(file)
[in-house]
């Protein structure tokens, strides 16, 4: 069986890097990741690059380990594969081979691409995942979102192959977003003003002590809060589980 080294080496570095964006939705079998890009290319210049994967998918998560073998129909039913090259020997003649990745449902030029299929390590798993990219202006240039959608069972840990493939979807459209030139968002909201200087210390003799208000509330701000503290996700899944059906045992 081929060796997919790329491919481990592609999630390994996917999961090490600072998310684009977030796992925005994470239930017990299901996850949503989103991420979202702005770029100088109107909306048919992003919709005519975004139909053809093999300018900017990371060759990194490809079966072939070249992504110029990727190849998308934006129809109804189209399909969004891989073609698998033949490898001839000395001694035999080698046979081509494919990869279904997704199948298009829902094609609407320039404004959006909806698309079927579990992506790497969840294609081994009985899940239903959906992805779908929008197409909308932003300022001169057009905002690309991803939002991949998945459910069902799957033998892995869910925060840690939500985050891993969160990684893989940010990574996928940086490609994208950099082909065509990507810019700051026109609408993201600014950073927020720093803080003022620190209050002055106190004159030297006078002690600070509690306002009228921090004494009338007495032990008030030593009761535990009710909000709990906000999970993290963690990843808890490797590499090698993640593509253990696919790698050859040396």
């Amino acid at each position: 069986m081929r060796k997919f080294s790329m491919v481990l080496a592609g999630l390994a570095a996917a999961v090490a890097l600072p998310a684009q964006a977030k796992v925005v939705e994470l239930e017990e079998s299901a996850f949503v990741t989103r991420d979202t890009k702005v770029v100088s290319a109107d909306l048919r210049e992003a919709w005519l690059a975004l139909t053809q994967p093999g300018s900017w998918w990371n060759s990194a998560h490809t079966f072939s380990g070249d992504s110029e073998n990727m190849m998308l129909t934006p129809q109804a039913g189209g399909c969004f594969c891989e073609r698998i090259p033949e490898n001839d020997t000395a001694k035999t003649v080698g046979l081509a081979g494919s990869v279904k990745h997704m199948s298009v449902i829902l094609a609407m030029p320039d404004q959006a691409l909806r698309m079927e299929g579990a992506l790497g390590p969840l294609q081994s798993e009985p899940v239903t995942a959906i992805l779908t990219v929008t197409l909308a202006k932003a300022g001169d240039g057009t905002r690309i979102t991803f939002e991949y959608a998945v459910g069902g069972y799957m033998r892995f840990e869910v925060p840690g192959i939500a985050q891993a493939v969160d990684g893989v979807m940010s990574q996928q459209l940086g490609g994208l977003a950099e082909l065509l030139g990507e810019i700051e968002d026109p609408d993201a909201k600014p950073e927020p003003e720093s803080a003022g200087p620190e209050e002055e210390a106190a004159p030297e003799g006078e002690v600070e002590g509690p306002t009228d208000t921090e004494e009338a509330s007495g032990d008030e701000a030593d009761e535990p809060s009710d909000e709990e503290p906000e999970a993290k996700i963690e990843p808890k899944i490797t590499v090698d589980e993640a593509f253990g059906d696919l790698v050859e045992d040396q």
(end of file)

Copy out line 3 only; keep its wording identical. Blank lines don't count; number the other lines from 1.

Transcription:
């Amino acid at each position: 069986m081929r060796k997919f080294s790329m491919v481990l080496a592609g999630l390994a570095a996917a999961v090490a890097l600072p998310a684009q964006a977030k796992v925005v939705e994470l239930e017990e079998s299901a996850f949503v990741t989103r991420d979202t890009k702005v770029v100088s290319a109107d909306l048919r210049e992003a919709w005519l690059a975004l139909t053809q994967p093999g300018s900017w998918w990371n060759s990194a998560h490809t079966f072939s380990g070249d992504s110029e073998n990727m190849m998308l129909t934006p129809q109804a039913g189209g399909c969004f594969c891989e073609r698998i090259p033949e490898n001839d020997t000395a001694k035999t003649v080698g046979l081509a081979g494919s990869v279904k990745h997704m199948s298009v449902i829902l094609a609407m030029p320039d404004q959006a691409l909806r698309m079927e299929g579990a992506l790497g390590p969840l294609q081994s798993e009985p899940v239903t995942a959906i992805l779908t990219v929008t197409l909308a202006k932003a300022g001169d240039g057009t905002r690309i979102t991803f939002e991949y959608a998945v459910g069902g069972y799957m033998r892995f840990e869910v925060p840690g192959i939500a985050q891993a493939v969160d990684g893989v979807m940010s990574q996928q459209l940086g490609g994208l977003a950099e082909l065509l030139g990507e810019i700051e968002d026109p609408d993201a909201k600014p950073e927020p003003e720093s803080a003022g200087p620190e209050e002055e210390a106190a004159p030297e003799g006078e002690v600070e002590g509690p306002t009228d208000t921090e004494e009338a509330s007495g032990d008030e701000a030593d009761e535990p809060s009710d909000e709990e503290p906000e999970a993290k996700i963690e990843p808890k899944i490797t590499v090698d589980e993640a593509f253990g059906d696919l790698v050859e045992d040396q």